The whole specimen preserves four teeth (one root in the premaxilla, two teeth in the dentary, and one tooth in MCD4758a). The teeth are circular in section and the tooth crowns are slightly blunt. Enamel lacks ornamentation, but several longitudinal ridges appear in the most basal portion of the crown in the lingual side. Anterior and posterior keels are poorly developed, and there are no longitudinal grooves next to the keels in the lingual side. These ridges are weak in MCD4758a, and more developed in the caniniform tooth of MCD5134. Replacement tooth of MCD5134 lacks ridges, probably due to being a non-erupted tooth (Fig. 3C).
Recovered postcranial skeleton of Allodaposuchus hulki is composed of a distal end of the right scapula (MCD4765), right humerus (MCD4758b), right ulna (MCD4760), two dorsal ribs (MCD4757 and MCD5127) and five vertebrae (one dorsal, three lumbar, and fragments of an indeterminate one, MCD5131, MCD5136, MCD4769, MCD5126 and MCD5125, respectively).
Only the ventral edge of the scapula is preserved, showing the glenoid fossa, the deltoid crest, the anterior process of the scapula and part of the scapular blade (Figs. 4A–4D). The scapular blade is constricted at its beginning, and seems to flare dorsally. In posterior view, the scapular blade is sinuous. The glenoid is oriented posterolaterally. In lateral view, the posterior end of the scapular blade is straight. The lateral surface of the scapula bears several rugose areas (Fig. 4A). A rugose zone for the insertion of the M. serratus ventralis thoracis (Meers, 2003) is situated in the posterior edge of the scapular blade. In the same side, but in a more ventral position where the blade is constricted, another rugose area evidences the origins of the M. scapulohumeralis caudalis, and just dorsal to supraglenoid buttress a highly-developed rugosity constitutes the origin of the M. triceps longus lateralis (Meers, 2003). The anterior process of the scapula bears a wide deltoid crest. This crest is the origin of the M. coracobrachialis brevis dorsalis and the M. deltoideus clavicularis. Ventrally to the deltoid crest, a softer rugose area evidences the origin of the M. supracoracoideus intermedius (Figs. 4A–5C; Meers, 2003). In medial view, the scapula also shows several rugose areas for muscle attachment (Fig. 4A). The medial surface of the blade shows the origin of M. subscapularis, and M. triceps longus caudalis (Fig. 5A; Meers, 2003). In this view, a small foramen is present at the base of the scapular blade. The anterior process of the scapula also bears a soft rugose area for the origin of M. supracoracoideus longus (Meers, 2003). In the ventral side, the scapula-coracoid facet is present, and is broader caudally (Fig. 4D). Coracoid is not fused to the scapula. The sutural surface is teardrop-shaped, and the lateromedial width in the posterior portion is much greater than the anterior one.
A right humeral diaphysis was recovered (Figs. 4E–4H). The proximal articular surface is eroded. The anterior tuberosity and the humeral head seem to have the same height, and the posterior tuberosity seems to be slightly distally positioned. The deltopectoral crest is missing because of the preservation. In lateral view, the proximal portion of the shaft is dorsally concave, and its distal portion is ventrally turned. The lateral surface of the humerus is slightly concave. In turn, the medial surface of the humerus is slightly convex. The shaft is broken proximally to the distal condyles.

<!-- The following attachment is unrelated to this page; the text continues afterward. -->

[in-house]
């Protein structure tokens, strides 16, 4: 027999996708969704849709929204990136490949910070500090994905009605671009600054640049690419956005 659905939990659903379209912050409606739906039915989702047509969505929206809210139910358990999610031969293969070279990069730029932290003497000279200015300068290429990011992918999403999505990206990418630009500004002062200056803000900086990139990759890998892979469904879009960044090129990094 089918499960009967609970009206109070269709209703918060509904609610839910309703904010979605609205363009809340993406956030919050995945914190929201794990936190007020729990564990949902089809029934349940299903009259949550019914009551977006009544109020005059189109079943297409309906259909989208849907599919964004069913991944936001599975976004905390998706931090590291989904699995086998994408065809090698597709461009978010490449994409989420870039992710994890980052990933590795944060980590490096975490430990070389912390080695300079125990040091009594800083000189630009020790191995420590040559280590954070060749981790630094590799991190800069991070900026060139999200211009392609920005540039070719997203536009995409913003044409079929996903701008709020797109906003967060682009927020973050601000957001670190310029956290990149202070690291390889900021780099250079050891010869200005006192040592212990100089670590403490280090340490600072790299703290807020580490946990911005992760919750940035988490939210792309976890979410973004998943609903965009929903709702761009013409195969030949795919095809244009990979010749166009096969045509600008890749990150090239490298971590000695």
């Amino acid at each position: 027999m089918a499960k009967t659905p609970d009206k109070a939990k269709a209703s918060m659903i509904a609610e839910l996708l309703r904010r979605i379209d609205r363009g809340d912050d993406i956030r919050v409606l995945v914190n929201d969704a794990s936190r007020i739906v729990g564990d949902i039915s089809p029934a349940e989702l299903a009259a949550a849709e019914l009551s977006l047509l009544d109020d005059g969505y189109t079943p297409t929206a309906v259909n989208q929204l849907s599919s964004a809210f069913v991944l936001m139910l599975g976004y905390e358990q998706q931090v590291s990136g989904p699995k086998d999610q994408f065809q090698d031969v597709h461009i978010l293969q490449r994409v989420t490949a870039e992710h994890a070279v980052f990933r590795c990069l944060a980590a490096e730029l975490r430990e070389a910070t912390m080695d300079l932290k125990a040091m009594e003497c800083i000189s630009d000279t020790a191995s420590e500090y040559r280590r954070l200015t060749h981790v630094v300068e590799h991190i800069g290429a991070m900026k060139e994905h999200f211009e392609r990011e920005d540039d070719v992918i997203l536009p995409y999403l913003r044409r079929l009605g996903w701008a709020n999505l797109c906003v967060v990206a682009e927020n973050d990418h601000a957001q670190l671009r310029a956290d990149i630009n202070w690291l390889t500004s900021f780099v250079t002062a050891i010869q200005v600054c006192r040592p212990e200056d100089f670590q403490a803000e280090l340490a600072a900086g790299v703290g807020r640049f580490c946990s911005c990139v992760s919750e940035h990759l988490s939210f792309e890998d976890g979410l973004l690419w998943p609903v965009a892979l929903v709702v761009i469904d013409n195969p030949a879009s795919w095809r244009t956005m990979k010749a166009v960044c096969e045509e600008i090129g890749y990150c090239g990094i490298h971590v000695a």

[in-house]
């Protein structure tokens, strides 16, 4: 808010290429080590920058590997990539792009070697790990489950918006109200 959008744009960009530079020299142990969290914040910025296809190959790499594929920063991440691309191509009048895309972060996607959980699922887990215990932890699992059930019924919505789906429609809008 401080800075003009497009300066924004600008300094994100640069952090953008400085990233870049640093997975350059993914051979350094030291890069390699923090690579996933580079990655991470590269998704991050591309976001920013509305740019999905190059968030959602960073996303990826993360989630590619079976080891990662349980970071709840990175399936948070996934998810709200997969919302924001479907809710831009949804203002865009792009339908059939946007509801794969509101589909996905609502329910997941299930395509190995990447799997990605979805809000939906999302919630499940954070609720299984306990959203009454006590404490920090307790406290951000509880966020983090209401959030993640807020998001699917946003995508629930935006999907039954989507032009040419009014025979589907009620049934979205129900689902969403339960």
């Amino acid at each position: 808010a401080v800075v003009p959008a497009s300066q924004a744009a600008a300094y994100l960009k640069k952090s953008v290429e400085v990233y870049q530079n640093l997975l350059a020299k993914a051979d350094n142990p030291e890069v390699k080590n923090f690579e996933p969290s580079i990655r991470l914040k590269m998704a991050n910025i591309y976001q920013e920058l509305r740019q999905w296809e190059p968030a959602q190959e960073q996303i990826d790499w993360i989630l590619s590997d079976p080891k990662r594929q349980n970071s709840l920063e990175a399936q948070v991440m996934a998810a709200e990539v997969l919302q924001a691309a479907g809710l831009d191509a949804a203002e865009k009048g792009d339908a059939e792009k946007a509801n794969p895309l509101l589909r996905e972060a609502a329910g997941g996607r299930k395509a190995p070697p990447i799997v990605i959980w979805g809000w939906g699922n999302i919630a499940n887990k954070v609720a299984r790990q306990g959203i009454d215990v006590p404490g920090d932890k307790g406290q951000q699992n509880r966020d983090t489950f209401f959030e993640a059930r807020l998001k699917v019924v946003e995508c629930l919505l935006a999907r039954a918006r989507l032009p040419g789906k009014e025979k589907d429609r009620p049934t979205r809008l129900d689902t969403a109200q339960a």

Like the scapula, the humerus also shows several rugous areas around the bone. In posterior view (Fig. 4G), a wide rugous area is situated caudally to the condyles, corresponding to the insertion of the M. scapulohumeralis caudalis (Figs. 5D–5G; Meers, 2003). The dorsal surface bears a single insertion scar for M. teres major and M. dorsalis scapulae (according to Brochu, 2011), or M. teres major and M. latissimus dorsi (according to Meers, 2003). The shaft shows small and soft ridges completely occupying the dorsal surface. These ridges correspond at least to the origin of the M. triceps brevis intermedius, and possibly the M. triceps brevis cranialis (Meers, 2003), but limits between both muscles are not distinguished. The origins of M. triceps brevis intermedius extends to medial side of the shaft (Figs. 5D–5G). The lateral surface of the shaft shows part of the origins of M. triceps brevis intermedius, and the origin of the M. humeroradialis (Meers, 2003). The deltopectoral crest is lost, lacking most of the M. deltoideus clavicularis insertion (Meers, 2003). A small crest (lineae intermuscularis humeroradialis-brachialis) is situated laterally to the insertion of M. teres major. In ventral view (Figs. 5D–5G), descriptions for muscle attachment in the proximal epiphysis could not be made for preservation reasons. However, the shaft shows the end of the origin of M. triceps brevis intermedius in medial margin, and the end of the origin of M. humeroradialis in the lateral one. At the middle of the shaft, the origin of M. brachialis is present (Meers, 2003), distally to the deltopectoral crest location.
The right ulna is one of the best-preserved bones (Figs. 4H–4K). The proximal end of the ulna is anterioposteriorly expanded. In proximal view, it is triangular-shaped, with a very prominent vertex. The olecranon process is acute, and the articular surface for the radius is concave. There is a very sharp process medially to the articular surface for the radius. The shaft is compressed mediolaterally, and shallow grooves could be discerned in the medial and lateral sides. The distal half of the shaft is prominently oriented anteriorly. Both distal condyles are compressed and anterolateral to mediocaudally oriented. As a result of this torsion, there is a ridge in the lateral side of the distal end of the ulna.